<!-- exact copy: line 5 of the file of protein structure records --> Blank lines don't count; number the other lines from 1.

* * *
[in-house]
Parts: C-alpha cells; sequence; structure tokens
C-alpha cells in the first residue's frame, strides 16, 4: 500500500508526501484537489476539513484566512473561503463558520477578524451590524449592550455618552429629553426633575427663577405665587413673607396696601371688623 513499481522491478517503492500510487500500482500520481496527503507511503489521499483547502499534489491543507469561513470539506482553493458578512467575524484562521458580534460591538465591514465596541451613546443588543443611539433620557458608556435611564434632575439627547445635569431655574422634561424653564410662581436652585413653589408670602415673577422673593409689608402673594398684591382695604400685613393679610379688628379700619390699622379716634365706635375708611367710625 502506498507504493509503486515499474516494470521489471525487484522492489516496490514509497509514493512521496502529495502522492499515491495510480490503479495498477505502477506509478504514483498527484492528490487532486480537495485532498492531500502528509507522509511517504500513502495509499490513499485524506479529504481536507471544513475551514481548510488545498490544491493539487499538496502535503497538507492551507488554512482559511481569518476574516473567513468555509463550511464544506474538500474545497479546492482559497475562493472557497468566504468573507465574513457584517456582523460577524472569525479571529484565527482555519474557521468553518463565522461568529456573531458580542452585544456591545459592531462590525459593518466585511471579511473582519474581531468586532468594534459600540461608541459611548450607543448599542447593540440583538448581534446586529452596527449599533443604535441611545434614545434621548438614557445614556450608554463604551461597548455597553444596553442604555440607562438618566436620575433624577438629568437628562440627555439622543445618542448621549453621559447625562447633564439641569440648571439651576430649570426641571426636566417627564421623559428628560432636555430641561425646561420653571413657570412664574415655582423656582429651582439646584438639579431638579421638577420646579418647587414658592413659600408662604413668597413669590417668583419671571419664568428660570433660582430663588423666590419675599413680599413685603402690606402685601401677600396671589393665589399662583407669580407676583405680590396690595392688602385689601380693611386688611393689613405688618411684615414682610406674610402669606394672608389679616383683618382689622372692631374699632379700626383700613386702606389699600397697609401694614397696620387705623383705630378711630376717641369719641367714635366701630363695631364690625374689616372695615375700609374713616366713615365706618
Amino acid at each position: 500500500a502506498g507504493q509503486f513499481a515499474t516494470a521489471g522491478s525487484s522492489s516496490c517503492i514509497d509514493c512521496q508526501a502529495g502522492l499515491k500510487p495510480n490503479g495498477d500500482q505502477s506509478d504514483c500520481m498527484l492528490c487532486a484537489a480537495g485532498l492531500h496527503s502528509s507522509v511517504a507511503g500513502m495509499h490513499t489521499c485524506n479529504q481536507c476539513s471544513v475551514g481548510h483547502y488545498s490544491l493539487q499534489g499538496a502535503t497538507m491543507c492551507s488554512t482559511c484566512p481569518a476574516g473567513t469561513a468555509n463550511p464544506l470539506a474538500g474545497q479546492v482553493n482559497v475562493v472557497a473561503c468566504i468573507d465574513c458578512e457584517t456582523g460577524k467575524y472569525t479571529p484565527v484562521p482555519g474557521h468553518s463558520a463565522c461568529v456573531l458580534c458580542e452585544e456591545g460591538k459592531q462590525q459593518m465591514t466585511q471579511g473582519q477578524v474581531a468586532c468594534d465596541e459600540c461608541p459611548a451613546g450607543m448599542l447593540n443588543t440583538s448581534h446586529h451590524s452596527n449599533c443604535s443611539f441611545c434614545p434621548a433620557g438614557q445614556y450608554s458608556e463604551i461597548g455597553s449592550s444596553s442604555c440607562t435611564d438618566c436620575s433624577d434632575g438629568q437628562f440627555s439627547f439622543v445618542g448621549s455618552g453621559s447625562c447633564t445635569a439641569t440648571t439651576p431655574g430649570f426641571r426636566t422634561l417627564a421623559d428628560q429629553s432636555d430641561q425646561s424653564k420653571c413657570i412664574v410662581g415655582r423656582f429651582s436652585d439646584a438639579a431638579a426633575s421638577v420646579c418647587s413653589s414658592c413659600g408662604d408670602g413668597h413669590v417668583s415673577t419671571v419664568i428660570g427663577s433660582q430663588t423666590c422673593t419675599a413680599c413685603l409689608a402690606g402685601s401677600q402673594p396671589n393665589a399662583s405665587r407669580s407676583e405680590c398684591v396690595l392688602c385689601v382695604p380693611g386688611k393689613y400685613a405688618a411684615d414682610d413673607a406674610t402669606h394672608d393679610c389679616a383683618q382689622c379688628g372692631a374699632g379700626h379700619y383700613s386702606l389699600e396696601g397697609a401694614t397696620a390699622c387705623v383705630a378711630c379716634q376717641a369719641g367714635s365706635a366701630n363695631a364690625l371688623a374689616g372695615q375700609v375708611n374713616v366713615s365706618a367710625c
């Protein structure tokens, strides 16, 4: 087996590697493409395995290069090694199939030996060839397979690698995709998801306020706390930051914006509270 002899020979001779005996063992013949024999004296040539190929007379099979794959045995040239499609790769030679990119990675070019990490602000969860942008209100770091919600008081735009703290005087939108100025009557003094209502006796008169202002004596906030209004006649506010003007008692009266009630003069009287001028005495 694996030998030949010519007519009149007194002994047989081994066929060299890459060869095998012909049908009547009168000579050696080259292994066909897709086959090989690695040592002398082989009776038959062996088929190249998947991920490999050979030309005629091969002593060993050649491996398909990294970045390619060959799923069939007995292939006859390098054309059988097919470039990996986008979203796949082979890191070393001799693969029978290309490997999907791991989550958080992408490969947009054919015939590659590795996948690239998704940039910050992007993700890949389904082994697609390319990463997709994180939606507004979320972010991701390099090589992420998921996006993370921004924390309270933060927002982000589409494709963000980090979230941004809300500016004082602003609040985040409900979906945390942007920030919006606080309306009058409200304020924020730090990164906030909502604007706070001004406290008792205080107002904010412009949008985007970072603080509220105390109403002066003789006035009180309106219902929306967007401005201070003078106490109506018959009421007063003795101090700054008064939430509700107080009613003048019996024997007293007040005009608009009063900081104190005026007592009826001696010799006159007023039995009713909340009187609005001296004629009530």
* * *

């Protein structure tokens, strides 16, 4: 087996590697493409395995290069090694199939030996060839397979690698995709998801306020706390930051914006509270 002899020979001779005996063992013949024999004296040539190929007379099979794959045995040239499609790769030679990119990675070019990490602000969860942008209100770091919600008081735009703290005087939108100025009557003094209502006796008169202002004596906030209004006649506010003007008692009266009630003069009287001028005495 694996030998030949010519007519009149007194002994047989081994066929060299890459060869095998012909049908009547009168000579050696080259292994066909897709086959090989690695040592002398082989009776038959062996088929190249998947991920490999050979030309005629091969002593060993050649491996398909990294970045390619060959799923069939007995292939006859390098054309059988097919470039990996986008979203796949082979890191070393001799693969029978290309490997999907791991989550958080992408490969947009054919015939590659590795996948690239998704940039910050992007993700890949389904082994697609390319990463997709994180939606507004979320972010991701390099090589992420998921996006993370921004924390309270933060927002982000589409494709963000980090979230941004809300500016004082602003609040985040409900979906945390942007920030919006606080309306009058409200304020924020730090990164906030909502604007706070001004406290008792205080107002904010412009949008985007970072603080509220105390109403002066003789006035009180309106219902929306967007401005201070003078106490109506018959009421007063003795101090700054008064939430509700107080009613003048019996024997007293007040005009608009009063900081104190005026007592009826001696010799006159007023039995009713909340009187609005001296004629009530």